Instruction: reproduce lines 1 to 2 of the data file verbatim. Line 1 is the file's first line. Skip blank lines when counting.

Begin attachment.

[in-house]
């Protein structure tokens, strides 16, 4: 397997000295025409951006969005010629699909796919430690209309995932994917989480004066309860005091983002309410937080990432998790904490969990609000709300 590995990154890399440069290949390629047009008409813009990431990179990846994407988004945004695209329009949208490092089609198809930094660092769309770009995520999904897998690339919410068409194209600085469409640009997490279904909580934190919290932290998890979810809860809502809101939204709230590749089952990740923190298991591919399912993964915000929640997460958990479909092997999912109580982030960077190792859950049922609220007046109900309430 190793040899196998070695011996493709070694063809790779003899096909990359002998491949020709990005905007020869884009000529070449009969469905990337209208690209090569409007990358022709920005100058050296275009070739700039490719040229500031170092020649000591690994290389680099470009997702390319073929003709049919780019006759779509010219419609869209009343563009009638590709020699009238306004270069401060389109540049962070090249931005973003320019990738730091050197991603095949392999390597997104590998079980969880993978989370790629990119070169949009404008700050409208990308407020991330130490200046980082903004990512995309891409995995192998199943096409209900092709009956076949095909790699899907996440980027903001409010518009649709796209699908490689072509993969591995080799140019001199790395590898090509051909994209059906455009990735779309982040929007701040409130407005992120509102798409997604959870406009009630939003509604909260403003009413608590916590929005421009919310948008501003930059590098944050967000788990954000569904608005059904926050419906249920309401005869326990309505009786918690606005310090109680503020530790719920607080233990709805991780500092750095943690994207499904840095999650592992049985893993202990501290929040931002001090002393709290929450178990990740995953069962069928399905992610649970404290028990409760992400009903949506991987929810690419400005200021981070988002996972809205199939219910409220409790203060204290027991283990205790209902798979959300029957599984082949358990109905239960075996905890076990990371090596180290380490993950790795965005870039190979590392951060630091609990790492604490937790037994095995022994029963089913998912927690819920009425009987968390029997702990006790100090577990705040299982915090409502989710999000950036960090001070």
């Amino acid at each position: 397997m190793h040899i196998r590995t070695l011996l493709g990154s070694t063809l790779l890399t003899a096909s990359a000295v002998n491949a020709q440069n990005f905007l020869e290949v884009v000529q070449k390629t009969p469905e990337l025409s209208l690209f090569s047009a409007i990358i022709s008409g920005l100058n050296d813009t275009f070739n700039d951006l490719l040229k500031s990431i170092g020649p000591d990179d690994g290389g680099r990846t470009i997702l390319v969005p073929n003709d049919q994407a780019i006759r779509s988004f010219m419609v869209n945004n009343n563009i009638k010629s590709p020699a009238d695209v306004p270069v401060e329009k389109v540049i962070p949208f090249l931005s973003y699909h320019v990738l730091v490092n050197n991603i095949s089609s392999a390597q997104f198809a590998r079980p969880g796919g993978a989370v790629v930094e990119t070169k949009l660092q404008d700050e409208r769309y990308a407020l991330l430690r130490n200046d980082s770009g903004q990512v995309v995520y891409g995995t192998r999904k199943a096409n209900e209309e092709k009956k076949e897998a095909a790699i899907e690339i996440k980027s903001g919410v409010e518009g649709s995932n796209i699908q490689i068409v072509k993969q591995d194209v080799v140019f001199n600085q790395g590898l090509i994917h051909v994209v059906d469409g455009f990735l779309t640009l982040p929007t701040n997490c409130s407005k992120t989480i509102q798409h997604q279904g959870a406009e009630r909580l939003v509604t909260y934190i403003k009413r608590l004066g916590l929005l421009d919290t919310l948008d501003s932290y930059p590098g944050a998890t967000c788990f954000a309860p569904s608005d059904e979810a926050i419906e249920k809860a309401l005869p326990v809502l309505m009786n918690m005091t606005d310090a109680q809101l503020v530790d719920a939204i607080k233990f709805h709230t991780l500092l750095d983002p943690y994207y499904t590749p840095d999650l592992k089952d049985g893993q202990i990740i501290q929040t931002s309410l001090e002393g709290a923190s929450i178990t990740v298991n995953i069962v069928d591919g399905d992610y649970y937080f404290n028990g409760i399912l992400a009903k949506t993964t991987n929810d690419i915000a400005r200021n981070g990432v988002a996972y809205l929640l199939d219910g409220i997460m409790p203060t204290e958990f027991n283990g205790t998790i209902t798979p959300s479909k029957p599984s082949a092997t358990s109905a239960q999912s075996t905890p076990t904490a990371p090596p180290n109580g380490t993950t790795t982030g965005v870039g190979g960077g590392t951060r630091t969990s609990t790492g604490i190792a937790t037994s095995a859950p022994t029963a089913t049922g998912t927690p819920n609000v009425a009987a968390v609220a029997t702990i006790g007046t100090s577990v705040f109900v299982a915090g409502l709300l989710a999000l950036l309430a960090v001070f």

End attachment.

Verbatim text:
[in-house]
């Protein structure tokens, strides 16, 4: 397997000295025409951006969005010629699909796919430690209309995932994917989480004066309860005091983002309410937080990432998790904490969990609000709300 590995990154890399440069290949390629047009008409813009990431990179990846994407988004945004695209329009949208490092089609198809930094660092769309770009995520999904897998690339919410068409194209600085469409640009997490279904909580934190919290932290998890979810809860809502809101939204709230590749089952990740923190298991591919399912993964915000929640997460958990479909092997999912109580982030960077190792859950049922609220007046109900309430 190793040899196998070695011996493709070694063809790779003899096909990359002998491949020709990005905007020869884009000529070449009969469905990337209208690209090569409007990358022709920005100058050296275009070739700039490719040229500031170092020649000591690994290389680099470009997702390319073929003709049919780019006759779509010219419609869209009343563009009638590709020699009238306004270069401060389109540049962070090249931005973003320019990738730091050197991603095949392999390597997104590998079980969880993978989370790629990119070169949009404008700050409208990308407020991330130490200046980082903004990512995309891409995995192998199943096409209900092709009956076949095909790699899907996440980027903001409010518009649709796209699908490689072509993969591995080799140019001199790395590898090509051909994209059906455009990735779309982040929007701040409130407005992120509102798409997604959870406009009630939003509604909260403003009413608590916590929005421009919310948008501003930059590098944050967000788990954000569904608005059904926050419906249920309401005869326990309505009786918690606005310090109680503020530790719920607080233990709805991780500092750095943690994207499904840095999650592992049985893993202990501290929040931002001090002393709290929450178990990740995953069962069928399905992610649970404290028990409760992400009903949506991987929810690419400005200021981070988002996972809205199939219910409220409790203060204290027991283990205790209902798979959300029957599984082949358990109905239960075996905890076990990371090596180290380490993950790795965005870039190979590392951060630091609990790492604490937790037994095995022994029963089913998912927690819920009425009987968390029997702990006790100090577990705040299982915090409502989710999000950036960090001070």